Google donates on-disk encryption to MariaDB, but security risks linger

The latest version of the MySQL database variant has table-level encryption, courtesy of Google, but it won't guard against the most common database attacks

Google donates on-disk encryption to MariaDB, but security risks linger

MariaDB, the binary-compatible fork of MySQL that has gained adherents ranging from Wikipedia to Red Hat, has unveiled version 10.1 with built-in encryption courtesy of another MariaDB fan, Google.

But take heed: The encryption provided by Google -- on-disk encryption of database tables -- doesn't protect against the most common forms of attack levied against databases in the wild.

Tables under lock and key

From a technical standpoint, Google's contributions are impressive, as they provide at-rest encryption for data at the instance and table level. The encryption isn't implemented at the OS or file-system level, but within MariaDB for the XtraDB and InnoDB storage engines. (Another encryption function in 10.1, which encrypts only individual tables, was developed and donated by a different company, Eperi.)

MariaDB claims that encryption support can be added to an existing database without taking it offline, aside from the initial upgrade process. Keys are stored apart from the database in a separate file and can be rotated automatically. Encryption can be applied to temporary tables and files as well (another Eperi feature). Finally, the resulting encrypted table is transparent to database clients, so no changes need to be made on the application side.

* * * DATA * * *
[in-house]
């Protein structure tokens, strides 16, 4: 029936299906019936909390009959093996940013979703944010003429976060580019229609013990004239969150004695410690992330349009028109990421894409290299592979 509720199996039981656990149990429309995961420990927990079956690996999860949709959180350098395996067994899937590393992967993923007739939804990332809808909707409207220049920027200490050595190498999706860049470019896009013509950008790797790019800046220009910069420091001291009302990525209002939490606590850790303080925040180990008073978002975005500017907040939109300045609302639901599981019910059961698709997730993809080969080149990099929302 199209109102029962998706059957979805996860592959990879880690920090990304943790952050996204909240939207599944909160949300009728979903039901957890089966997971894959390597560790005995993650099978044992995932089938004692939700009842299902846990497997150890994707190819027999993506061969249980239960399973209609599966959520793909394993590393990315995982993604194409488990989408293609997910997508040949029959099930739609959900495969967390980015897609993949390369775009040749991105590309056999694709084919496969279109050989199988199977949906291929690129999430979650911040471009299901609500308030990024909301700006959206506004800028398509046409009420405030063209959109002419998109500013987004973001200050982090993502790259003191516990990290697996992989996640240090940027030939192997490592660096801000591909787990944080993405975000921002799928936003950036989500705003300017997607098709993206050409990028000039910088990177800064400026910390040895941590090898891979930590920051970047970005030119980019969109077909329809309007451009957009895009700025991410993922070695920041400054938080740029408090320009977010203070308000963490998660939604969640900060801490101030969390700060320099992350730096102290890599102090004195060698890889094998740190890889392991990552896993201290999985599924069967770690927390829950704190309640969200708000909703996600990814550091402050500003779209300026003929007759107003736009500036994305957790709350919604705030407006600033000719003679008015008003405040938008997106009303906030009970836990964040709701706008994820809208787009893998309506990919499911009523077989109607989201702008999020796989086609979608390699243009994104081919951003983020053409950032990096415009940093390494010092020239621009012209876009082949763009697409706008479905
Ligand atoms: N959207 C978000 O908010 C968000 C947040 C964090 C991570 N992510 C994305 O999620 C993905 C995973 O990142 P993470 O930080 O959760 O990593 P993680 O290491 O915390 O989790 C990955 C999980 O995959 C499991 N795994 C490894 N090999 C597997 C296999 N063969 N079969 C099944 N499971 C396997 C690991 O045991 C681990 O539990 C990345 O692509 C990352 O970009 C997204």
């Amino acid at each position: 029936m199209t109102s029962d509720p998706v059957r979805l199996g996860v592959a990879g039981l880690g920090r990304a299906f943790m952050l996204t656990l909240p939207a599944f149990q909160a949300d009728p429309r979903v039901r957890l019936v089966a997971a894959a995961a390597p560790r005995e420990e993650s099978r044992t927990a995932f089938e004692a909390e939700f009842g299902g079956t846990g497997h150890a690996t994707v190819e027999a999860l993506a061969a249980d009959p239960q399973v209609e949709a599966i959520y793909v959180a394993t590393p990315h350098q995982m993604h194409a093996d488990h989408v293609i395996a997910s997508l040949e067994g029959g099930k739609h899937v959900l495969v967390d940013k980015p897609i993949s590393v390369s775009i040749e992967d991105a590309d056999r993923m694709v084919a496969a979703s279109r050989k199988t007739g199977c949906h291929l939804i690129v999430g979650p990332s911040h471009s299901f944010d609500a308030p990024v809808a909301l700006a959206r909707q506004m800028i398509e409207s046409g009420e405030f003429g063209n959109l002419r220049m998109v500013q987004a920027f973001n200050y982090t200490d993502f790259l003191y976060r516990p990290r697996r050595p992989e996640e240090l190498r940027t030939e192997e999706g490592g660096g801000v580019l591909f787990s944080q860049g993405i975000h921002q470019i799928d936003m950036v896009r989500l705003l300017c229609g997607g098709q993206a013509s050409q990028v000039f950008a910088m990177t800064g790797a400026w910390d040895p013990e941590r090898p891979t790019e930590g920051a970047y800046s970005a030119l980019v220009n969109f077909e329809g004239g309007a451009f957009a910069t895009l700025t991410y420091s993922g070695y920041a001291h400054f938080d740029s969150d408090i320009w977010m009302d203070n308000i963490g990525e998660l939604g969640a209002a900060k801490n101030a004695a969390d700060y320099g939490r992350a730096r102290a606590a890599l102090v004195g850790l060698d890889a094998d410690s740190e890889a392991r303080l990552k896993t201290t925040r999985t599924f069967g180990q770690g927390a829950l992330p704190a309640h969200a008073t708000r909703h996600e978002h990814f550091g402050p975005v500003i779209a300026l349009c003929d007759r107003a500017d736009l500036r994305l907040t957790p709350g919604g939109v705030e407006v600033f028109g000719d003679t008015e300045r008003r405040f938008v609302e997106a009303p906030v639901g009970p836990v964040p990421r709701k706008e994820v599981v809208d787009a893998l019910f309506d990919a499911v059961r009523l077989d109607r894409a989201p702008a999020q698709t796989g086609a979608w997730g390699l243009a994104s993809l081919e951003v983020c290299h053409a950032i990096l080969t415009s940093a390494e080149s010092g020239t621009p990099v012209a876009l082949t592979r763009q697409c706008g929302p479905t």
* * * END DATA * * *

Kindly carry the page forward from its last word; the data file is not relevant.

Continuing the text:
However, encryption comes with a performance overhead. According to documentation for the encryption feature, adding encryption drags down performance by approximately 10 percent.

Look out for the injections

The biggest word of warning: On-disk encryption really only protects against direct access of the files themselves -- that is, from someone at the service provider snooping on the disk. It can't guard against hacks levied via SQL injection -- a common mode of attack.

It's possible to protect individual columns or rows with MySQL's native encryption functions, allowing access to that data only to specific users or under special circumstances. But such security has to be implemented by the database developer and typically requires reworking existing client applications as well.

Third-party MySQL encryption solutions have been a staple of the market. Apart from Eperi, Penta Security Systems provides an add-on for MariaDB and MySQL called MyDiamo. Unlike the Google-donated solution, MyDiamo provides column-level encryption and one-way hashing, and the company claims its solution doesn't require modifying a client app.

Google has long been said to make use of MySQL/MariaDB internally, and it previously contributed code to the project from those efforts. The company donated various replication and instance-monitoring bits in 2007 for MySQL 7. Most recently, it unveiled Google Cloud SQL managed database service, though it was based on MySQL, not MariaDB, most likely for the broadest possible compatibility and support.

From CIO: 8 Free Online Courses to Grow Your Tech Skills
Notice to our Readers
We're now using social media to take your comments and feedback. Learn more about this here.